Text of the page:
The first line, display(flip), shows one coin flip (50/50) – in this case we get a` #f, or false. If we run the program again, we might get a #t. Near the end, we see that we can also call flip 0.7 which will return true with 70% likelihood. We then run this 100 times and draw a histogram (I had to right-click and view the image in a new window to see it). Here we can see that we actually got about 78%-22% on this run. If we run the program again, we get a different histogram, and with more flips we get closer to the true 70% distribution.

Prolog

To see an example of how we can use PPLs to perform inference, let’s see an example in prolog.

Follow along here.
https://rextester.com/l/prolog_online_compiler

Here we defined some facts (amy is a parent of bob, and bob is a parent of cathy). Then we defined some rules (what does it mean to be a grandparent?). Finally, at the bottom, I typed in some queries to find out of cathy is a parent of amy (no) and if amy is a grandparent of cathy (yes). Then I clicked Run it and got the output at the bottom.

In this way we see prolog has “reasoned” and created a causal chain from our question to the axioms we have.

We can also write our queries directly into the program, and print them all out.

The code for these examples can be found at these links or the bottom of this post.

I’m not sure why prolog doesn’t have this concept of printing query results. I had a lot of issues with the program not stopping (TIMEOUT) and not being sure where I should type in the queries (marked with ?- in online tutorials), versus typing in the program itself.

Other thoughts

I also learned that they’re not just toy languages for computer science people, and there are statistical researcher who use these on a daily basis.

Footnotes

[1] The instructor said something like “Yea I feel like all these probabilistic programming languages and always in some obscure language. For instance CHURCH targets the niche that knows both LISP and the relevant statistical concepts. They’re mostly useful for the authors.”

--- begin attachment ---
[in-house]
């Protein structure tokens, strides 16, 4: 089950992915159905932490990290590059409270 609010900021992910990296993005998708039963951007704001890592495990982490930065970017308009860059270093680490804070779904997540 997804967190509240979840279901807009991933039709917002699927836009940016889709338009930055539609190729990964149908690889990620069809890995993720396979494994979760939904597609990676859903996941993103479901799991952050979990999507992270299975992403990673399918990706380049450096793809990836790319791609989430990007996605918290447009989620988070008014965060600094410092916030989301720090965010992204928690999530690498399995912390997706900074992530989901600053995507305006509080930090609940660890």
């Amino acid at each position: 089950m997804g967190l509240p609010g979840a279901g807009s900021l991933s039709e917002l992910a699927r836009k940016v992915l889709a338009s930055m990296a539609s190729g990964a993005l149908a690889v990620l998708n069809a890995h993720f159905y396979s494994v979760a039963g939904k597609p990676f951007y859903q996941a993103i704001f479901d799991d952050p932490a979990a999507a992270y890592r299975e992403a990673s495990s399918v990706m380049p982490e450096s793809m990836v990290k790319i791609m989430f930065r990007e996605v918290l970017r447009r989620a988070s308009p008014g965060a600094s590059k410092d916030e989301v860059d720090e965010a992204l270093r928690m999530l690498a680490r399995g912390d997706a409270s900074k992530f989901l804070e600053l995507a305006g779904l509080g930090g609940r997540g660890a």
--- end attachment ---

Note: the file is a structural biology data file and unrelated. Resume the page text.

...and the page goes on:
[2] Note: Like LISP, the strange operator order is Polish notation.

Appendix

CHURCH

1
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5
6
7
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9
10
11
12
13
14
(display(flip))

(display(+ 2 2))
(display(equal? #f #t))

(define x (list 1 2 3))
(define (square x)
(* x x)
(display (square 6))

(define (flip-biased-coin)
(flip 0.7))

(hist (repeat 100 flip-biased-coin))

Prolog 1

This should be input in their entirety into the coding area, and then run.

1
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3
4
5
6
7
8
9
10
11
% Facts
parent(amy, bob).
parent(bob, cathy).

% Rules
grandparent(X, Z) :- parent(X, Y), parent(Y, Z).
ancestor(X, Y) :- parent(X, Y).
ancestor(X, Z) :- parent(X, Z), ancestor(X, Z).

% Run program with ?- prompt
?- writeln(‘hello world’), nl.

Prolog 2

This should be input in their entirety into the coding area, and then run.

1
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3
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5
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7
8
9
10
11
12
13
14
15
16
17
program :- write(‘Hello, world!’), nl.
parent(amy, bob).
parent(bob, cathy).
grandparent(X, Z) :- parent(X, Y), parent(Y, Z).
ancestor(X, Y) :- parent(X, Y).
ancestor(X, Y) :- parent(X, Z), ancestor(Z, Y).

printqueries :-
forall(query(Q), (Q -> writeln(yes:Q) ; writeln(no:Q))).

query(parent(amy, cathy)).
query(parent(bob, cathy)).
query(grandparent(amy, cathy)).
query(ancestor(amy, cathy)).

:- program.
:- printqueries.